The two tech vendors see the OpenStack solution as an ideal platform for telecommunications vendors that want to bring NFV to their networks
Huawei and Red Hat are partnering to leverage the OpenStack cloud orchestration stack to create network-functions virtualisation solutions for communications service providers.
The two vendors want to combine Huawei’s expertise with telecommunications companies with Red Hat’s open-source and OpenStack capabilities to help service providers embrace OpenStack as they adopt network-functions virtualisation (NFV) in their infrastructures.
Telecoms are under pressure to spin out services to customers more quickly while also driving down the costs of their infrastructures. NFV and close cousin software-defined networking (SDN) are relatively new trends that are reshaping the networking landscape by enabling users to take the network controller and various networking tasks—such as load balancing and intrusion detection—and put them into software that can run on commodity hardware.
The results are more programmable, flexible and dynamic networking infrastructures that can quickly adapt to changing demands and an infrastructure that can run on lower-cost networking gear to save users money.
“Carriers and telecommunications service providers are under pressure to modernise their network infrastructure to meet demands created by new service offerings and the explosive volume of data crossing the network,” Tim Yeaton, senior vice president of Red Hat’s infrastructure business, said in a statement. “As a result, many are exploring the benefits OpenStack-based clouds can bring to NFV projects.”
Analysts expect NFV and SDN to gain traction over the next few years. Infonetics Research analysts last month said they expect the worldwide service provider market for SDN and NFV to hit $11 billion in 2018 after several years of investigation by the companies.
“For three years, the telecom industry has been abuzz over SDN and NFV, with anticipation and hard work developing the vision, goals, architectures, use cases, proof-of-concept projects, field trials and even some commercial deployments,” Michael Howard, principal analyst for carrier networks at Infonetics, said in a statement.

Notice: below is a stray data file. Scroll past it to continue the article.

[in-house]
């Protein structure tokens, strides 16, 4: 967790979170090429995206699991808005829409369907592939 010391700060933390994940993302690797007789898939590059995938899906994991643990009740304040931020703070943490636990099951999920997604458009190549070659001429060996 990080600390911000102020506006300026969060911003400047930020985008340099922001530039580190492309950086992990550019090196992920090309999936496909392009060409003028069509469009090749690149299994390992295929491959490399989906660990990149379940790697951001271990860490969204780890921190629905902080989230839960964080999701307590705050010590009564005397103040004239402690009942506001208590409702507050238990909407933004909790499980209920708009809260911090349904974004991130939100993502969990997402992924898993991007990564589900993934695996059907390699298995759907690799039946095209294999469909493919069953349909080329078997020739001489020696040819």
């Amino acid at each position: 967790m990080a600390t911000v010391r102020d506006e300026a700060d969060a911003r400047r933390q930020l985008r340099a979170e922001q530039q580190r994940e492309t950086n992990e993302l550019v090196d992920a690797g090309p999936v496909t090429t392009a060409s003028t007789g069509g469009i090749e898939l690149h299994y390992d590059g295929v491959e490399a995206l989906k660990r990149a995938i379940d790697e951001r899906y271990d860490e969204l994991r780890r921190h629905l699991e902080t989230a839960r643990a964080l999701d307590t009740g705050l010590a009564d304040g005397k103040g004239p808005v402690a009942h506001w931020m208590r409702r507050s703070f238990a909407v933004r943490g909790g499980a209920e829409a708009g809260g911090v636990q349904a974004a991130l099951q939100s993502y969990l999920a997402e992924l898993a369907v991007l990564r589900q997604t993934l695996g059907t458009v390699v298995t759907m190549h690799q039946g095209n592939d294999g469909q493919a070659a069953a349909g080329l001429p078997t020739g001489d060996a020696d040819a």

Officials with Red Hat and Huawei pointed to a study this year by Infonetics that found that 93 percent of telecoms interviewed said they had plans to deploy NFV. The top use case for NFV cited by the service providers was for delivering services to businesses, Infonetics analysts said in April. SDN also was getting attention from telecoms: 29 percent said they already are implementing software-defined networks, and 52 planned to evaluate them by the end of 2014. About 97 percent said they have plans to deploy SDN in some way in their networks.
Red Hat and Huawei are looking at the open-source OpenStack solution as the management platform for running these NFV-based infrastructures. The companies announced last week that they will integrate Red Hat’s Enterprise Linux OpenStack Platform with Huawei’s FusionSphere Cloud OS at the management layer, which officials said will create a unified open and production-ready cloud solution for carriers’ NFV efforts. The partnership will include contributions from other vendors, engineering and product work, and go-to-market strategies that will be aimed at accelerating the adoption of OpenStack for these telecom NFV initiatives.
In addition, the vendors will jointly contribute NFV features to the OpenStack community to enable others to leverage the results of their collaboration. They also will certify the joint solutions, a move officials said will give service providers greater confidence in the performance of the offerings.
“This partnership will focus on NFV and the development of joint solutions to foster an open, interconnected and innovative ecosystem that supports the entire OpenStack community,” Ren Zhipeng, president of Huawei’s cloud computing product line, said in a statement.
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Originally published on eWeek.